- Do you have an “objective” section on your resume? Take it off. It’s assumed that if you are sending your resume someplace, you and they know what job it’s for. Don’t waste valuable resume space with this category
- Do some research and find out who you need to send your resume and cover letter to. It’s usually not impossible to figure it out. None of that “To Whom It May Concern” business.
- Never give references you haven’t thoroughly vetted. Make sure all of your references are aware that they’re references.
- Follow up a day before the interview and confirm the time and place. Yup.
- Write down the contact information, address and directions for your interview. Seriously, there is no excuse for being late, especially not if you have a smartphone.
- Learn how to give a good interview. More often than not, how much people like you, how well you present in person, how much they would want to work with you, often counts for a lot more than your resume.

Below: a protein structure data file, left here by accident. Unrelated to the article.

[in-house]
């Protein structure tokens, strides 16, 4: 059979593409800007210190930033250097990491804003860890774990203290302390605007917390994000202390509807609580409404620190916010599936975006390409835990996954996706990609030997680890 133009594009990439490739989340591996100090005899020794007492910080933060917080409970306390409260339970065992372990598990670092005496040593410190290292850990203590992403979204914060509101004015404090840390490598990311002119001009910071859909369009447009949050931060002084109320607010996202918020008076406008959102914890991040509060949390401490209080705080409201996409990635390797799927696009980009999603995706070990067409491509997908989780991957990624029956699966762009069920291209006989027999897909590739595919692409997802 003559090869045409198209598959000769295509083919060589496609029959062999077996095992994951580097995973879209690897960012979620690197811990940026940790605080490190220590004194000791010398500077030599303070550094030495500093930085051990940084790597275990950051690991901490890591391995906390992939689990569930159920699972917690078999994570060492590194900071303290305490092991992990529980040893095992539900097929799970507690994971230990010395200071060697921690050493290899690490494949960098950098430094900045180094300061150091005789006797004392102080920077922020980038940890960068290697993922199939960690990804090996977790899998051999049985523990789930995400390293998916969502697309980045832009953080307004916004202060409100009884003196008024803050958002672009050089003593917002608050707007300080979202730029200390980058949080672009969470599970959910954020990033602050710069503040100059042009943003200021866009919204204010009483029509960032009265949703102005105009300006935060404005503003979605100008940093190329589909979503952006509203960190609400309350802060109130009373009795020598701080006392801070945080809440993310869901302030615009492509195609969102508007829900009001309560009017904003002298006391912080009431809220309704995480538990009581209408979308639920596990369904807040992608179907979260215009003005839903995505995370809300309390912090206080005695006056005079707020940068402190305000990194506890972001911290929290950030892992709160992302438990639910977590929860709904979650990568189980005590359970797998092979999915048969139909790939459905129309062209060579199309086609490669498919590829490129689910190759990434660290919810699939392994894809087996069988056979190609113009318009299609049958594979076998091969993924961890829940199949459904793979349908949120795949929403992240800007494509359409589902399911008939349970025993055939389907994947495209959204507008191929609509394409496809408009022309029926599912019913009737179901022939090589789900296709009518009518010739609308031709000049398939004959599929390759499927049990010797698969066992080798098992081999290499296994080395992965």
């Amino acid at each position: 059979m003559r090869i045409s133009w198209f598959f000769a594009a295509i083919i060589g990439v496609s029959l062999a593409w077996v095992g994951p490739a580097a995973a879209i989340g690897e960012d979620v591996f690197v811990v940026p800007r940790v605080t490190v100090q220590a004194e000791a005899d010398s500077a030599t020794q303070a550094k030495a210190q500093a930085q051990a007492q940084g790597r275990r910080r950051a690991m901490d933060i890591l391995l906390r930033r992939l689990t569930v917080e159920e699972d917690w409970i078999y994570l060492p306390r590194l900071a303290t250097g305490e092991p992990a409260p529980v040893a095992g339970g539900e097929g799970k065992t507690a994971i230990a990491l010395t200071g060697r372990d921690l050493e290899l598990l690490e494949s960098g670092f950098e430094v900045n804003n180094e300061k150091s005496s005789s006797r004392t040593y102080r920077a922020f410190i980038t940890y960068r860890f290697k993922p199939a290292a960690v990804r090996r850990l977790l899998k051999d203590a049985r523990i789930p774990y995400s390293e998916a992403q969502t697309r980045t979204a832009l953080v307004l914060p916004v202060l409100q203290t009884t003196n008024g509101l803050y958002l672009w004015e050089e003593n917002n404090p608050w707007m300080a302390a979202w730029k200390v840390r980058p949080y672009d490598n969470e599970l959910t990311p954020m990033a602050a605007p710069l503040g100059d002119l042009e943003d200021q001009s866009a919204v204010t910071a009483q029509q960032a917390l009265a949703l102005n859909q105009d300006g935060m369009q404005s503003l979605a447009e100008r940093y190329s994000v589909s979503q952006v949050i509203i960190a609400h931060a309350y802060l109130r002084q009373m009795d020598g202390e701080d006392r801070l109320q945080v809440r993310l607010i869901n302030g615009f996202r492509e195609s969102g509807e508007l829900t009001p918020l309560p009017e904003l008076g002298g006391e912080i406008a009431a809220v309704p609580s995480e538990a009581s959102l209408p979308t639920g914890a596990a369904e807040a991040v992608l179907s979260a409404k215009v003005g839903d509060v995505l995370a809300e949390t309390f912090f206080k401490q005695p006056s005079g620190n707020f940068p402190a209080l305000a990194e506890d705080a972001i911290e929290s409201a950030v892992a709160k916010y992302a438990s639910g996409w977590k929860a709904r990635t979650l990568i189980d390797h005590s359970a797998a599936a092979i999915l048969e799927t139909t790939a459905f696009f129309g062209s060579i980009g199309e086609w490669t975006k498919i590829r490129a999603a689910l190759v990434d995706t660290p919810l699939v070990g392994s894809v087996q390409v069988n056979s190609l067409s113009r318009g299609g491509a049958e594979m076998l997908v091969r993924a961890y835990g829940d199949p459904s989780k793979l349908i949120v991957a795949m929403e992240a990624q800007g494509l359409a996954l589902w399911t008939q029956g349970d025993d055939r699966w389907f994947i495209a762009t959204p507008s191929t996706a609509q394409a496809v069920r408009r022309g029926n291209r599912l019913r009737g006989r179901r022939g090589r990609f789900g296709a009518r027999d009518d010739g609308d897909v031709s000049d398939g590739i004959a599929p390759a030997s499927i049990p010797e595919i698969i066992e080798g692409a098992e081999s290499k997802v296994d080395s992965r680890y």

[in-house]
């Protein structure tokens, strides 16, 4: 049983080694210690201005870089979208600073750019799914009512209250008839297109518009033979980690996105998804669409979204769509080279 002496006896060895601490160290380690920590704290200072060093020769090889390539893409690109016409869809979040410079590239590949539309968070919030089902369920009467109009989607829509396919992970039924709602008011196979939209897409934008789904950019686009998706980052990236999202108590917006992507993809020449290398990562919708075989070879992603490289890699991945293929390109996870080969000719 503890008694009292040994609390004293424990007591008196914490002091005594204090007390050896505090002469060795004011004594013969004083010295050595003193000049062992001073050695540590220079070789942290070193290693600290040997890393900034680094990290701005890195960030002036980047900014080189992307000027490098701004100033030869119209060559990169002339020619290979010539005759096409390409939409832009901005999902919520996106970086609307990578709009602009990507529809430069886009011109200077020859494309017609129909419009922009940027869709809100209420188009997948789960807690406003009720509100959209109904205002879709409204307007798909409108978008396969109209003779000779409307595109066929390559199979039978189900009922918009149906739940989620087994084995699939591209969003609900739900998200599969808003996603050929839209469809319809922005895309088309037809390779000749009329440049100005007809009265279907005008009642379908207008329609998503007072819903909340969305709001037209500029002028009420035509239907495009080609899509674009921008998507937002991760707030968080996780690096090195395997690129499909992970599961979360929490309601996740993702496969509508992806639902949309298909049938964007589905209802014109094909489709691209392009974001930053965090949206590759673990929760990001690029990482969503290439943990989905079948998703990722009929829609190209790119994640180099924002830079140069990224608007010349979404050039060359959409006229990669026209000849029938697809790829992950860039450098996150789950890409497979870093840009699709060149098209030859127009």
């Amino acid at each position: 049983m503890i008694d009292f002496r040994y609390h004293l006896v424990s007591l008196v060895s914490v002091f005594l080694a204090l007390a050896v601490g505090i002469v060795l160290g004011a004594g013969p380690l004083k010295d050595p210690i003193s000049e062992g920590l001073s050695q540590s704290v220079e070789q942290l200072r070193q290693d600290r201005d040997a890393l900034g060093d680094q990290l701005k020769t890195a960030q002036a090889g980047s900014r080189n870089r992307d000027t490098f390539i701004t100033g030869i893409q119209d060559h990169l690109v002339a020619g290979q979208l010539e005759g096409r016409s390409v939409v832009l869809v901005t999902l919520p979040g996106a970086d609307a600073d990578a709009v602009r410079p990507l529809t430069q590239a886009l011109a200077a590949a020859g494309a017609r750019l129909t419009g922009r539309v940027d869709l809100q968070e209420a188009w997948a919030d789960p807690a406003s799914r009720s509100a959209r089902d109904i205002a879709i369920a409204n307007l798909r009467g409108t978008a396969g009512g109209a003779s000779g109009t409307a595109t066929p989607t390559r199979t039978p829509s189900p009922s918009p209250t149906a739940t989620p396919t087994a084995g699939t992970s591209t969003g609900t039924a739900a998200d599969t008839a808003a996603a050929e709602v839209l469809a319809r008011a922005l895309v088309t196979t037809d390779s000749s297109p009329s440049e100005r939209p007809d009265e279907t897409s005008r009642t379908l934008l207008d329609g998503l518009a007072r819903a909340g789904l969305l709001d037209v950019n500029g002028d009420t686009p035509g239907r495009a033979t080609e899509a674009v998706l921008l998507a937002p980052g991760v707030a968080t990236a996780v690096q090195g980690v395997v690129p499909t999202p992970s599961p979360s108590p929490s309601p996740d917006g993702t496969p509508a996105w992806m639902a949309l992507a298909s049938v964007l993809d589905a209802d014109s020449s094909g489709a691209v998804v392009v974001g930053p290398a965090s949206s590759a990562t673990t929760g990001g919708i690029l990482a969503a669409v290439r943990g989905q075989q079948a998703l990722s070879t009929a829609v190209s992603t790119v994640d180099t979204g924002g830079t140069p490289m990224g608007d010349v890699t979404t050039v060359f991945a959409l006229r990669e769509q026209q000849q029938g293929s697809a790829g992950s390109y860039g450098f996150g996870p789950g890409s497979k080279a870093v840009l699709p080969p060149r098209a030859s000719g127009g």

- Demonstrate why you’d make a good worker by example. When you show up at an interview, be the kind of person other people want to work with. Present a positive attitude, be polite, friendly, punctual and engaged. Think about your goddamn posture and presence. Are you sitting up in your chair, leaning forward, engaging with your interviewer? Do that.
- Dress for the job you want. It’s a total cliche, but it’s also totally true. It’s better to be overly professional at an interview than not professional enough.
- Make sure you have clean fingernails. Ah yes, this. Potential employers are going to notice your nails. They just are. Nails are sort of a window into your working soul, as it were. They’re seen as a reflection of what kind of a person and worker you might be. So keep those puppies clean.
- Have some questions ready. Again, this should be a no brainer, and yet! Ask about the challenges and rewards of the job, the work environment, the size and scope of the team you’d be working on.